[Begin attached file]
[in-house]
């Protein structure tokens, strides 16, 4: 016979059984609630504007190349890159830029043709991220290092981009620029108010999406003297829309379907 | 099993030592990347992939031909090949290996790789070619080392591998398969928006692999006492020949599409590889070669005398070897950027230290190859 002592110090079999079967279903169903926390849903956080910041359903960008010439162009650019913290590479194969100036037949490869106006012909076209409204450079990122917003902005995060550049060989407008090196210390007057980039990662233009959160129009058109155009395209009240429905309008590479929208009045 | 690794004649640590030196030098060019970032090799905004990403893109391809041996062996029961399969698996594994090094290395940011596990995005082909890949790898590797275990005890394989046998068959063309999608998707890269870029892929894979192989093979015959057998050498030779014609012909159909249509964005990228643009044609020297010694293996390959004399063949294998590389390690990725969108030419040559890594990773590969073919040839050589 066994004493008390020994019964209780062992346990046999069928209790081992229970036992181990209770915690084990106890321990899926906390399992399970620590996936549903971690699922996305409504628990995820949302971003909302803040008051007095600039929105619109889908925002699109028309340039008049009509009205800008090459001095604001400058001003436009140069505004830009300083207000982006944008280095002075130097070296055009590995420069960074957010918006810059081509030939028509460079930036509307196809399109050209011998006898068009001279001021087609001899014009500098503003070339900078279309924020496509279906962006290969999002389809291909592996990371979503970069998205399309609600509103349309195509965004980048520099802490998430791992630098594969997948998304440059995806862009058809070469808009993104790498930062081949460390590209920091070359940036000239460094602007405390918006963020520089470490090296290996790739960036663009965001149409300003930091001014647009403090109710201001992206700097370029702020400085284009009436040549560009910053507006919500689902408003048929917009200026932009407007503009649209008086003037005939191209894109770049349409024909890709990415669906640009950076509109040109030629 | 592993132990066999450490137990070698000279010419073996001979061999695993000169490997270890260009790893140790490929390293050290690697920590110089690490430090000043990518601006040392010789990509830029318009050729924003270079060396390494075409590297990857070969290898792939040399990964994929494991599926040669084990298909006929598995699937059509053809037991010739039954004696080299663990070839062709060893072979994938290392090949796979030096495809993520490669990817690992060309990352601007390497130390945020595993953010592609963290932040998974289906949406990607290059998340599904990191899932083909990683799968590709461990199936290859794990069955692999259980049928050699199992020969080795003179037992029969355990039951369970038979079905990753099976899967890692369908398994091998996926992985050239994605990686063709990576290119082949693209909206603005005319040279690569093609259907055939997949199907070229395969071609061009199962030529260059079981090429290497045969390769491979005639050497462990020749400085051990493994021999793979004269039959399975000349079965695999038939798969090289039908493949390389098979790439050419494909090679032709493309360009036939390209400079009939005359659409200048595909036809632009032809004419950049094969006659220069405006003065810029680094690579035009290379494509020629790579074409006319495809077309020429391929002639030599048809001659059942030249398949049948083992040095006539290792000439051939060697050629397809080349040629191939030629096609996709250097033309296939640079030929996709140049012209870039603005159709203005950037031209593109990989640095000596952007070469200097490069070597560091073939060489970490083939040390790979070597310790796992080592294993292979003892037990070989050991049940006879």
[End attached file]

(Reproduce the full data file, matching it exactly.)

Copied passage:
[in-house]
């Protein structure tokens, strides 16, 4: 016979059984609630504007190349890159830029043709991220290092981009620029108010999406003297829309379907 | 099993030592990347992939031909090949290996790789070619080392591998398969928006692999006492020949599409590889070669005398070897950027230290190859 002592110090079999079967279903169903926390849903956080910041359903960008010439162009650019913290590479194969100036037949490869106006012909076209409204450079990122917003902005995060550049060989407008090196210390007057980039990662233009959160129009058109155009395209009240429905309008590479929208009045 | 690794004649640590030196030098060019970032090799905004990403893109391809041996062996029961399969698996594994090094290395940011596990995005082909890949790898590797275990005890394989046998068959063309999608998707890269870029892929894979192989093979015959057998050498030779014609012909159909249509964005990228643009044609020297010694293996390959004399063949294998590389390690990725969108030419040559890594990773590969073919040839050589 066994004493008390020994019964209780062992346990046999069928209790081992229970036992181990209770915690084990106890321990899926906390399992399970620590996936549903971690699922996305409504628990995820949302971003909302803040008051007095600039929105619109889908925002699109028309340039008049009509009205800008090459001095604001400058001003436009140069505004830009300083207000982006944008280095002075130097070296055009590995420069960074957010918006810059081509030939028509460079930036509307196809399109050209011998006898068009001279001021087609001899014009500098503003070339900078279309924020496509279906962006290969999002389809291909592996990371979503970069998205399309609600509103349309195509965004980048520099802490998430791992630098594969997948998304440059995806862009058809070469808009993104790498930062081949460390590209920091070359940036000239460094602007405390918006963020520089470490090296290996790739960036663009965001149409300003930091001014647009403090109710201001992206700097370029702020400085284009009436040549560009910053507006919500689902408003048929917009200026932009407007503009649209008086003037005939191209894109770049349409024909890709990415669906640009950076509109040109030629 | 592993132990066999450490137990070698000279010419073996001979061999695993000169490997270890260009790893140790490929390293050290690697920590110089690490430090000043990518601006040392010789990509830029318009050729924003270079060396390494075409590297990857070969290898792939040399990964994929494991599926040669084990298909006929598995699937059509053809037991010739039954004696080299663990070839062709060893072979994938290392090949796979030096495809993520490669990817690992060309990352601007390497130390945020595993953010592609963290932040998974289906949406990607290059998340599904990191899932083909990683799968590709461990199936290859794990069955692999259980049928050699199992020969080795003179037992029969355990039951369970038979079905990753099976899967890692369908398994091998996926992985050239994605990686063709990576290119082949693209909206603005005319040279690569093609259907055939997949199907070229395969071609061009199962030529260059079981090429290497045969390769491979005639050497462990020749400085051990493994021999793979004269039959399975000349079965695999038939798969090289039908493949390389098979790439050419494909090679032709493309360009036939390209400079009939005359659409200048595909036809632009032809004419950049094969006659220069405006003065810029680094690579035009290379494509020629790579074409006319495809077309020429391929002639030599048809001659059942030249398949049948083992040095006539290792000439051939060697050629397809080349040629191939030629096609996709250097033309296939640079030929996709140049012209870039603005159709203005950037031209593109990989640095000596952007070469200097490069070597560091073939060489970490083939040390790979070597310790796992080592294993292979003892037990070989050991049940006879």